The devil has arrived, his feet coated in thick, black tar that mars the edges of a crisp white suit. On the ground below him is our hero, blood seeping noxiously across the floor of an ill lit room. It’s the end of the world and Constantine is lying down on the job.
Constantine came out in 2005 to mixed reviews and middling success. The movie was by no means a flop, and in recent years its attained a sort of
cult-like status. Bring the movie up on reddit and you’re bound to get plenty of comments that praise the adaptation while simultaneously bringing up
its primary fault.
The baggage of Constantine is the well-loved Hellblazer comic series that serves as the reference point for the film. To call Constantine a faithful adaptation to its source material would do a disservice to both media. Aside from the names of characters, Constantine’s affection for cigarettes and the Judeo-Christian mythology that informs them, they have little to do with each other. Keanu Reeves is not a wise-cracking, blonde man from Liverpool, and thankfully we do not get a repeat of his Dracula British accent. In the place of a beloved comic book character is a sour, brunette American psychic who has found himself at the end of the line.
If you remove Constantine from its source material you are left with a fantasy noir that delights in small dark spaces and the internal horrors of the demons within.
The film relies on the tropes of a genre whose heydey was Humphrey Bogart, a Maltese Falcon and those slippery, treacherous dames. This was the era of smart men who always knew more of what was going on then they’d let on, and the capable women who could usually handle their own. It’s combined with a sub-genre of fantasy/science fiction and horror whose rank are resplendent with movies like Legion, Underworld, & The Last Witchhunter.
Constantine is based loosely off the arc from the Hellblazer comic series known as “Dangerous Habits” in which our titular hero finds himself diagnosed with terminal lung cancer. What a demon couldn’t kill, a lifetime of smoking can. This foundation is quickly ignored, since the comic series involves deals with the devil and a certain level of badass assholery that Keanu Reeves is ill equipped to perform. Instead, we are treated to a slower drive into the green-tinged atmosphere of the film world. While he attempts to wheel and deal with an Angel of the Lord (the impeccably cast Tilda Swinton), there is a smokers cough finality to the situation.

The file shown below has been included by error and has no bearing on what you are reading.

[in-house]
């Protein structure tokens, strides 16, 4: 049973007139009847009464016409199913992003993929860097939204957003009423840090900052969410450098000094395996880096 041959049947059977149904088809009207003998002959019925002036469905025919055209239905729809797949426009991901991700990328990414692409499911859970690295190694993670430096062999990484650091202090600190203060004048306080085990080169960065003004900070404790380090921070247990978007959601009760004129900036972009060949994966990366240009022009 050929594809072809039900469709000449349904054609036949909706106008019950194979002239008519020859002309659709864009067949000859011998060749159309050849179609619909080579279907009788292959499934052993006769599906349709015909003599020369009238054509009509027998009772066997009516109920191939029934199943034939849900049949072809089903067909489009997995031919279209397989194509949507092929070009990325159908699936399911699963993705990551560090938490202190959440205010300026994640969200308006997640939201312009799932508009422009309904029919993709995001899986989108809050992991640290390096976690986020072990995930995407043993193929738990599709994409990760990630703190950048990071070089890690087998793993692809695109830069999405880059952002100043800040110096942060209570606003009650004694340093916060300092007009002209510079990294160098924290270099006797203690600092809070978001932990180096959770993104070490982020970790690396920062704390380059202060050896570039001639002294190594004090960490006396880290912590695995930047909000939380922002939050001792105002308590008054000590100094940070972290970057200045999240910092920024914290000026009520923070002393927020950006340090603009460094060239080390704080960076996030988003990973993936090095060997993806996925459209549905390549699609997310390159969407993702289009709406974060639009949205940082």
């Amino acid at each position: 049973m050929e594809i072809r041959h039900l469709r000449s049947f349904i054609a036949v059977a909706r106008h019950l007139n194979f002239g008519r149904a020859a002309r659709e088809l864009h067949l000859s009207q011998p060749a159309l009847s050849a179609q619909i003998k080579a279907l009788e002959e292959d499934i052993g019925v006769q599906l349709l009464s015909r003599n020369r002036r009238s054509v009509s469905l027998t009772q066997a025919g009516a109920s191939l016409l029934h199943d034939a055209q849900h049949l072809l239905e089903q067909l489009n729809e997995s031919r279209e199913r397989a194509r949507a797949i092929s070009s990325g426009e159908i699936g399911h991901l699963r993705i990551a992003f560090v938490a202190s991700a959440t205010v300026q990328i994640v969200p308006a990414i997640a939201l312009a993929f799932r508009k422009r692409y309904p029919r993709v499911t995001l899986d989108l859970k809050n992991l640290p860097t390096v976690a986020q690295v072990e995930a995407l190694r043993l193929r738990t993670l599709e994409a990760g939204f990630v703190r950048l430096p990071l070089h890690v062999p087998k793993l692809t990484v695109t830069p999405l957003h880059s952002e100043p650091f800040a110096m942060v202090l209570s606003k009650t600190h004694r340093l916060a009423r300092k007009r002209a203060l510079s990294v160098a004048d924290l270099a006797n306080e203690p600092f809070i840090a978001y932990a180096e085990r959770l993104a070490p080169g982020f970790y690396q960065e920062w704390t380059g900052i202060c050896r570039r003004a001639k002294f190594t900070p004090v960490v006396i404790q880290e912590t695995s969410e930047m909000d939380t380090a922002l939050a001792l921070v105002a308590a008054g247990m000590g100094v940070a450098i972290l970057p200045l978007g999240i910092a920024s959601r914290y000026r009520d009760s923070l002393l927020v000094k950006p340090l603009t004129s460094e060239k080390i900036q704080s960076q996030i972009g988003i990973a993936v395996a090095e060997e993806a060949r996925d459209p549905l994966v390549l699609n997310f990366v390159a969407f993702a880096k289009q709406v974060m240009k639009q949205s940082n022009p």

Constantine is going to die, and when he does, he’s going to Hell. He’s the one soul the devil himself would come to collect.
There’s a lack of agency to his character. He’s got the power, and he knows more than anyone else in the room, but he can’t stop his own death. He can’t save enough souls to get himself into Heaven. In this sense, he’s a call back to the PI’s that dominated the Hammett novels. Smarter than everyone else, a real menace to the bureaucracy and incapable of any real change.
This draws in a quieter sort of action. A few set pieces, a sprinkler system or a pair of holy brass knuckles, pop up between the infernal quietness of Reeves performance. He’s a dying man making his final arrangements, not Rambo. Constantine is defined by the still moments of a cigarette burning on a nightstand, or the subtle turnings of pin setting machines, not on high octane action sequences. There’s something decidedly old fashioned and well-crafted about it that elevate it above its peers. I, Frankenstein this is not.
It’s been ten years since Constantine premiered and maybe it’s time to forgive it of its one great sin: not being a faithful adaptation of the source material. Within its dark alleys we find one of the greatest representations of the Devil and an indifferent God, the futile struggles of a man just trying to get out of the one place he knows that he’s bound to go. It’s a film that has been relegated to late night runs on basic cable, derided and forgotten.
God forgave Constantine. Maybe it’s time you do.